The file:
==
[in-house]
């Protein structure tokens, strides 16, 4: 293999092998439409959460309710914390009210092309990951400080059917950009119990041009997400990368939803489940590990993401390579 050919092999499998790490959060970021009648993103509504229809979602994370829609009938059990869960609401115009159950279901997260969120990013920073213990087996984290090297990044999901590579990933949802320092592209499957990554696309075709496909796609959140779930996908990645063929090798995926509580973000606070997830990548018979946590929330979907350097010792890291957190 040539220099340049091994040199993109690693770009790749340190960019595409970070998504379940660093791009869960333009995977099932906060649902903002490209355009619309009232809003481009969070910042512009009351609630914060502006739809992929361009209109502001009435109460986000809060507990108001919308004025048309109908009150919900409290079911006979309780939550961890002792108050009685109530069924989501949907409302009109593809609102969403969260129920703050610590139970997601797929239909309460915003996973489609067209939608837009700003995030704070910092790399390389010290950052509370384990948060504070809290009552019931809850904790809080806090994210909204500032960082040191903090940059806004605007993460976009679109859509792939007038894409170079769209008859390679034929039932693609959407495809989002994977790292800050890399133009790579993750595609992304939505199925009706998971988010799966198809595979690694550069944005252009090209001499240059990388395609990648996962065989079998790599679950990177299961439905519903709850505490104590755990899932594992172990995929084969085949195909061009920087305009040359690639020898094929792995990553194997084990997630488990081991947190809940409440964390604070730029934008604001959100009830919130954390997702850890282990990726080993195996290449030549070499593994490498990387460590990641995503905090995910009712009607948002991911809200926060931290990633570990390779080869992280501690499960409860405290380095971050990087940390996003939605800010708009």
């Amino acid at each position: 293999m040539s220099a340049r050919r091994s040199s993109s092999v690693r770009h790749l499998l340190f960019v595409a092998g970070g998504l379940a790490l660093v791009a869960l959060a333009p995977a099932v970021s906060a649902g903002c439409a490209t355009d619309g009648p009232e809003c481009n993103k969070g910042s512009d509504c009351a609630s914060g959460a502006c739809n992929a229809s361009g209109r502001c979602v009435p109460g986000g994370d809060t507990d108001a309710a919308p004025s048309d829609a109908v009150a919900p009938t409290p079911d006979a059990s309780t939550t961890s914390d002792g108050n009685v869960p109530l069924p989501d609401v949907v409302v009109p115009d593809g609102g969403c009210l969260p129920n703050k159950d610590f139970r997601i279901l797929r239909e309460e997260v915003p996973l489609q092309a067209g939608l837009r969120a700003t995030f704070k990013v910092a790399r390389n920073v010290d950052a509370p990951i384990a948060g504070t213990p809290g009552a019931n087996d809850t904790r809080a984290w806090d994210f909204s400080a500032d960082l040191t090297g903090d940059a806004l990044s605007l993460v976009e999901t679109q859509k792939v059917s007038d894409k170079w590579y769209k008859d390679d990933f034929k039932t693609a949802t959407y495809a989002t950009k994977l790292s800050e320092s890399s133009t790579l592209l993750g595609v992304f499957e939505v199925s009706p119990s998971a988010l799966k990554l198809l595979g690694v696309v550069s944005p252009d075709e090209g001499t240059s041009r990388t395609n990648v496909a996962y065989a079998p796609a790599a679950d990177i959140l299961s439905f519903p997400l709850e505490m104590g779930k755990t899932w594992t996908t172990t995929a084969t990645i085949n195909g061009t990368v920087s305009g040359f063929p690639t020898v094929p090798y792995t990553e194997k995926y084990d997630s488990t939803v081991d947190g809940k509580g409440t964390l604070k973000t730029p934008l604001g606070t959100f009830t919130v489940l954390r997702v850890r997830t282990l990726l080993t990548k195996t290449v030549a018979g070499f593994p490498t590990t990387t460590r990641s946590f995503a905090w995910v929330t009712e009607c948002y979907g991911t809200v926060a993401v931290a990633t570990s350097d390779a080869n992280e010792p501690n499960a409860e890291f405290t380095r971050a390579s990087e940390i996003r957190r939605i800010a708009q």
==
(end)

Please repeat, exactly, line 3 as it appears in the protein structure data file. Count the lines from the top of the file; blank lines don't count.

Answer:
């Amino acid at each position: 293999m040539s220099a340049r050919r091994s040199s993109s092999v690693r770009h790749l499998l340190f960019v595409a092998g970070g998504l379940a790490l660093v791009a869960l959060a333009p995977a099932v970021s906060a649902g903002c439409a490209t355009d619309g009648p009232e809003c481009n993103k969070g910042s512009d509504c009351a609630s914060g959460a502006c739809n992929a229809s361009g209109r502001c979602v009435p109460g986000g994370d809060t507990d108001a309710a919308p004025s048309d829609a109908v009150a919900p009938t409290p079911d006979a059990s309780t939550t961890s914390d002792g108050n009685v869960p109530l069924p989501d609401v949907v409302v009109p115009d593809g609102g969403c009210l969260p129920n703050k159950d610590f139970r997601i279901l797929r239909e309460e997260v915003p996973l489609q092309a067209g939608l837009r969120a700003t995030f704070k990013v910092a790399r390389n920073v010290d950052a509370p990951i384990a948060g504070t213990p809290g009552a019931n087996d809850t904790r809080a984290w806090d994210f909204s400080a500032d960082l040191t090297g903090d940059a806004l990044s605007l993460v976009e999901t679109q859509k792939v059917s007038d894409k170079w590579y769209k008859d390679d990933f034929k039932t693609a949802t959407y495809a989002t950009k994977l790292s800050e320092s890399s133009t790579l592209l993750g595609v992304f499957e939505v199925s009706p119990s998971a988010l799966k990554l198809l595979g690694v696309v550069s944005p252009d075709e090209g001499t240059s041009r990388t395609n990648v496909a996962y065989a079998p796609a790599a679950d990177i959140l299961s439905f519903p997400l709850e505490m104590g779930k755990t899932w594992t996908t172990t995929a084969t990645i085949n195909g061009t990368v920087s305009g040359f063929p690639t020898v094929p090798y792995t990553e194997k995926y084990d997630s488990t939803v081991d947190g809940k509580g409440t964390l604070k973000t730029p934008l604001g606070t959100f009830t919130v489940l954390r997702v850890r997830t282990l990726l080993t990548k195996t290449v030549a018979g070499f593994p490498t590990t990387t460590r990641s946590f995503a905090w995910v929330t009712e009607c948002y979907g991911t809200v926060a993401v931290a990633t570990s350097d390779a080869n992280e010792p501690n499960a409860e890291f405290t380095r971050a390579s990087e940390i996003r957190r939605i800010a708009q």